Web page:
Tuesday, September 27, 2005

who are these people?

It is mini proposal season; which is not the season of small proposals, but the small season of normal and big proposals.

Ok, NSF proposals are due round about nowish, whereas NASA likes spring and early summer.

So, NSF has this thing where you have to list all your co-authors and collaborators, so any appearance of conflict can be avoided...

Was just updating my list, and realised that, mostly as a consequence of being a co-author on a small number of papers with lots of authors, I now do not know a large fraction of my co-authors! In fact there are not a few I have never even met.

At least they are, I gather, friends-of-friends; or possibly whoever happened to be on the telescope that night; or possibly boyfriends of students of former collaborators of some co-author, or something.

The scary thing is: couple of more papers like these, and the only people eligible to referee my proposals will either know absolutely nothing about the sub-fields I work on, or they are people I do not collaborate with at all, ever, even second hand.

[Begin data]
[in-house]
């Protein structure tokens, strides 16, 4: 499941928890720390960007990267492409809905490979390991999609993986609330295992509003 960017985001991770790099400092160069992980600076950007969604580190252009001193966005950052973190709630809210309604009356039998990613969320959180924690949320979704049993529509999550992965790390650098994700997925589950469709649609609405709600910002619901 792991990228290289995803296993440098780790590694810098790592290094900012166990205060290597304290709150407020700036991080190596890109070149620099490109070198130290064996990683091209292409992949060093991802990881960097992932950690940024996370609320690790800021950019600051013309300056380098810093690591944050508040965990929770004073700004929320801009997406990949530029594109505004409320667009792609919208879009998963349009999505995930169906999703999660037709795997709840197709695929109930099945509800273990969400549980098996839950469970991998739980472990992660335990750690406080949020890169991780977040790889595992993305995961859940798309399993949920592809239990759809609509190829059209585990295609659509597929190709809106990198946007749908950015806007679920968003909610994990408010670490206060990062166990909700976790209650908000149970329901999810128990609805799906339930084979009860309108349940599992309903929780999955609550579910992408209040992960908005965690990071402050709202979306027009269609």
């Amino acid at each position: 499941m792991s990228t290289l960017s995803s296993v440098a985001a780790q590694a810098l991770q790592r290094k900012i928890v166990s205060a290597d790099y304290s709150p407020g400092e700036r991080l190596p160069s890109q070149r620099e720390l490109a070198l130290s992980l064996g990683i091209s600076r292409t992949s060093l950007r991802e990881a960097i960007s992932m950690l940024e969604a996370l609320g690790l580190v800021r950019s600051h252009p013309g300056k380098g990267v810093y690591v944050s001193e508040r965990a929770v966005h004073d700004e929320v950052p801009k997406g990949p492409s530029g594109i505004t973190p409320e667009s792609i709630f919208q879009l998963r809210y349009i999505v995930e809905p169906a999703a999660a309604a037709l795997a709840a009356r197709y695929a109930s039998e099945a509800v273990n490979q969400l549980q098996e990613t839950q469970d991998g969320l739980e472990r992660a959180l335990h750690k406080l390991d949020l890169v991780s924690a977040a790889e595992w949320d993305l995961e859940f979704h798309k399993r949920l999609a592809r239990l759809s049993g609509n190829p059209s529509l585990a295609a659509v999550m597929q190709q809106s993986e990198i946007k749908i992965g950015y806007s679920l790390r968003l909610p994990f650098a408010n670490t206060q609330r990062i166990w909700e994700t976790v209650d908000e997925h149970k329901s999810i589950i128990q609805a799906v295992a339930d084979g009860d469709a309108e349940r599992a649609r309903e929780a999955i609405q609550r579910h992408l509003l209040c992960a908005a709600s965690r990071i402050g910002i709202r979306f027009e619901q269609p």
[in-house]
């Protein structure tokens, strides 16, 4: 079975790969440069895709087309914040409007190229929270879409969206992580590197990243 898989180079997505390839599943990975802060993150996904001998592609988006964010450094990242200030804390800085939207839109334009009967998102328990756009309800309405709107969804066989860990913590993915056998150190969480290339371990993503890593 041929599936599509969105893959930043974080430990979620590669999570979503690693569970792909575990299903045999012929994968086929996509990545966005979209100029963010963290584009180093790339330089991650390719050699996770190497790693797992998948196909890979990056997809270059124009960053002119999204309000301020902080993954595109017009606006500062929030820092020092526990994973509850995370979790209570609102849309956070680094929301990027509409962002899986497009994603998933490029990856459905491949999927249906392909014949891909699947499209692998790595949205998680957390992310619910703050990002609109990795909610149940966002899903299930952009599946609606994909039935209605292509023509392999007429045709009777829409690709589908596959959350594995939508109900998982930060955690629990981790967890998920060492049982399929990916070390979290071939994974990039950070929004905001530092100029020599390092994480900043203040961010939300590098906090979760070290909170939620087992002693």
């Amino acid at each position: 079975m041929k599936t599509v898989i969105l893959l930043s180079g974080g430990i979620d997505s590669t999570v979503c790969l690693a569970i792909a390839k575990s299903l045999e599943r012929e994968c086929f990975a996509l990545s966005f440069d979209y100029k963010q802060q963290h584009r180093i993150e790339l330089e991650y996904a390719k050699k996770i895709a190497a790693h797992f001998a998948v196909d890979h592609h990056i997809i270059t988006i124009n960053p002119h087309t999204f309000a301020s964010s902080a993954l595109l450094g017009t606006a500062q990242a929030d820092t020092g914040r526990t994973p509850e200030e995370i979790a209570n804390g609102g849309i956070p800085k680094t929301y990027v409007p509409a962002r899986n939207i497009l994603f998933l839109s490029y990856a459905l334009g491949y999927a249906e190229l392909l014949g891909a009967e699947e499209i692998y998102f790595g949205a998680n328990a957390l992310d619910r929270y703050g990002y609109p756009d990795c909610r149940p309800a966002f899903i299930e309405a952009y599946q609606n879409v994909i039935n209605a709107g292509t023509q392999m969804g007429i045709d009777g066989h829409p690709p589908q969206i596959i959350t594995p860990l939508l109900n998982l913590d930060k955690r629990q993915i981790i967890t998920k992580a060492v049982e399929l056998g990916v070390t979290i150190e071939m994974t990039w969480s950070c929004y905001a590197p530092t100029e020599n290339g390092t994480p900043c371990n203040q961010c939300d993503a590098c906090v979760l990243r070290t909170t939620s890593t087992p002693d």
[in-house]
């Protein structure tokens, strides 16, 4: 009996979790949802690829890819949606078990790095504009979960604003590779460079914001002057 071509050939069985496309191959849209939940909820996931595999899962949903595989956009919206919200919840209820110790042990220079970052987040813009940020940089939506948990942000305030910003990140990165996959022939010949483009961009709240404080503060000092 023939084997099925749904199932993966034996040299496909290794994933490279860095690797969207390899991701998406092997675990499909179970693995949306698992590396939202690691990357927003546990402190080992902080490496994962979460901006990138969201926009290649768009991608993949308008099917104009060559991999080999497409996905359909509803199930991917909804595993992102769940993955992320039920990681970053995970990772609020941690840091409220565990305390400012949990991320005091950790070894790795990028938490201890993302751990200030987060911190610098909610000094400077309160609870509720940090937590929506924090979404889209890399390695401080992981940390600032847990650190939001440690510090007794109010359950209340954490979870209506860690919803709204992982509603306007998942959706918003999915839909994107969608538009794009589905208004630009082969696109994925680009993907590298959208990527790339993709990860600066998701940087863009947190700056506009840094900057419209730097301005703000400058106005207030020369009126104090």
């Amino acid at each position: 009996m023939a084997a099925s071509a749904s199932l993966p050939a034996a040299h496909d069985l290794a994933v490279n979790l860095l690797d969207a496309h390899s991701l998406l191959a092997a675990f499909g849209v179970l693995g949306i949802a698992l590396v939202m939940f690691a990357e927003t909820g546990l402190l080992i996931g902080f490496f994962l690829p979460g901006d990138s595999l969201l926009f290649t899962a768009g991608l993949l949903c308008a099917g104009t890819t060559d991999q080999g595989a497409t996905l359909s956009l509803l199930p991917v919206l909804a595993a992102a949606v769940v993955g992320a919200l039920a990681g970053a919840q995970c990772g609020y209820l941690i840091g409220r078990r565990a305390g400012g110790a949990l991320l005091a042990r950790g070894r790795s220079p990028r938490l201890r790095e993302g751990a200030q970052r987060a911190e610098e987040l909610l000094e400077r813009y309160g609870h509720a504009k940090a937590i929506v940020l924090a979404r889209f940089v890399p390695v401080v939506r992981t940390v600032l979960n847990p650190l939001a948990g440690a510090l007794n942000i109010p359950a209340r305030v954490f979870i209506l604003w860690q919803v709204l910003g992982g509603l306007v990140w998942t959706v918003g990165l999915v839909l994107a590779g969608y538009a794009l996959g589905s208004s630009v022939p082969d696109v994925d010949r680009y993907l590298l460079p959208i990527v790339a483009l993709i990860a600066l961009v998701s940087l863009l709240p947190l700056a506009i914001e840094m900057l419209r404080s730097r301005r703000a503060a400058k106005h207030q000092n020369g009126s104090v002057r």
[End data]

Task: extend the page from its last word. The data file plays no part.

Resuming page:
As opposed to...

Hm, I wonder if blogging counts for NSF "collaborator" purposes! And should I be listing the geo/bio crowd?! One dreads to ask. There is, after all, a page limit.


Blogger yami mcmoots said...

Ignore the geo crowd? On behalf of my discipline, I am crying tears of exclusion. *sniff*

8:29 PM  
Blogger Steinn said...

Well, I am hoping that NSF does not put genomicists or deep archean hard rock drillers on Relativity panels, but a strict and narrow interpretation of NSF guidelines might arguably suggest that I should list all my astrobio collaborators, which would be at least another 20 names, including the EPO proposals...

In which case I will need a waiver on the page limit, 'cause collaborators already takes almost a full page of text.

Maybe this is a fiendish ploy to keep DoE PIs out of NSF panels, they can't submit because it would take them too long to type in the collaborators lists. Of course the PIs on DoE projects probably have staff who can be ordered to compile and transcribe such lists...

The real trick is finding "where are they now", NSF wants current affiliation of old collaboratord. Tricky.

10:23 AM  
Blogger yami mcmoots said...

I like that conspiracy theory! It's got sneakiness, and petty manifestations of inter-institutional funding squabbles, and everything. People with mostly NSF funding might not remember about large labs with ample support staff, after all.

7:26 PM  

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